It can be very hard to catch this but it is so: most thoughts arise from agitation beneath, and preceding, thoughts. That agitation or stirring could be called feeling.
Since most thoughts arise from agitation beneath, and preceding, thoughts, we are already in a quandary. For this thought goes off in hopes of resolving the matter at the level of thought. Essentially, this thought is a form of seeking; it seeks until it believes that it can rest with some resolution.
But, oh, no. In actuality, that from which the thought arose in the first place–what I am calling here an agitation–went unobserved. Of course, it may appear as if the matter was put to rest just because the agitation itself subsided. But it just so happens that the agitation subsided temporarily because all agitations subside temporarily. That is the very nature of anicca–or impermanence! In other words, our cognitive approaches to dissolving our dis-ease will not do, cannot do.
In time and so long as we seek at the level of thought alone, an agitation, which is a kind of contraction, shall return every time something–a perception, say, leading to a memory–reactivates it. And so dukkha, or our dis-ease, will continue on and on and on, appearing and disappearing and reappearing…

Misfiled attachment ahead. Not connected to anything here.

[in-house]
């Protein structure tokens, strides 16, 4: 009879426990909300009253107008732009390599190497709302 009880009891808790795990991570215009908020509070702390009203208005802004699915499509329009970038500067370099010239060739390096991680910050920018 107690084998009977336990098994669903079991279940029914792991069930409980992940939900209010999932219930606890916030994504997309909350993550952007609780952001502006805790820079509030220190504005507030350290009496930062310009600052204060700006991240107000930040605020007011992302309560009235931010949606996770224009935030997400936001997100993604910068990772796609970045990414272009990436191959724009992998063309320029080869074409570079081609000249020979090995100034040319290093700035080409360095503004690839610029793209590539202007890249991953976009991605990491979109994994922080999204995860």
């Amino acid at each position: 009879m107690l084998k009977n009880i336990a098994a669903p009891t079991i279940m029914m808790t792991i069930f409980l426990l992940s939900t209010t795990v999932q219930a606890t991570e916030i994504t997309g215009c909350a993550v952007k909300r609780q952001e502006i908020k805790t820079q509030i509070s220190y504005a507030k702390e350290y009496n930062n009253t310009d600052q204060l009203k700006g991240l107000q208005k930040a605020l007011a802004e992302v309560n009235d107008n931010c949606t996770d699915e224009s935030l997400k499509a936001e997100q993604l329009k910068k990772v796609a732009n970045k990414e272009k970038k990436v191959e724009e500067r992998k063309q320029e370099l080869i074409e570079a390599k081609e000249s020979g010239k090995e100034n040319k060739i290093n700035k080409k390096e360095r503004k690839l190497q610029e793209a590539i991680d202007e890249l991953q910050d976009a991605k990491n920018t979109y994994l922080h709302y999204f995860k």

Therefore, we must, through meditations of different kinds, sharpen our powers of attention to the point at which the agitation can itself be observed. We may find the agitation as it makes its presence felt or we may notice a thought and then go back from the thought to the agitation. When we arrive at the agitation, we need to lovingly observe it, be with it, and merge with it.
What I’m describing here is rather like seeing a spring open up out of a scar and lend its energy to the river above. The trouble is that we get fascinated by the fresh spring water bubbling up–which, on this analogy, are the thoughts. Yet it would be wise for us to ask what is beneath the river. What is that from which the bubbles come? If we ask this question, then soon shall we go down and down and down into the spring as if we were scuba divers. There do we find the agitations and it is with them that we should lovingly be.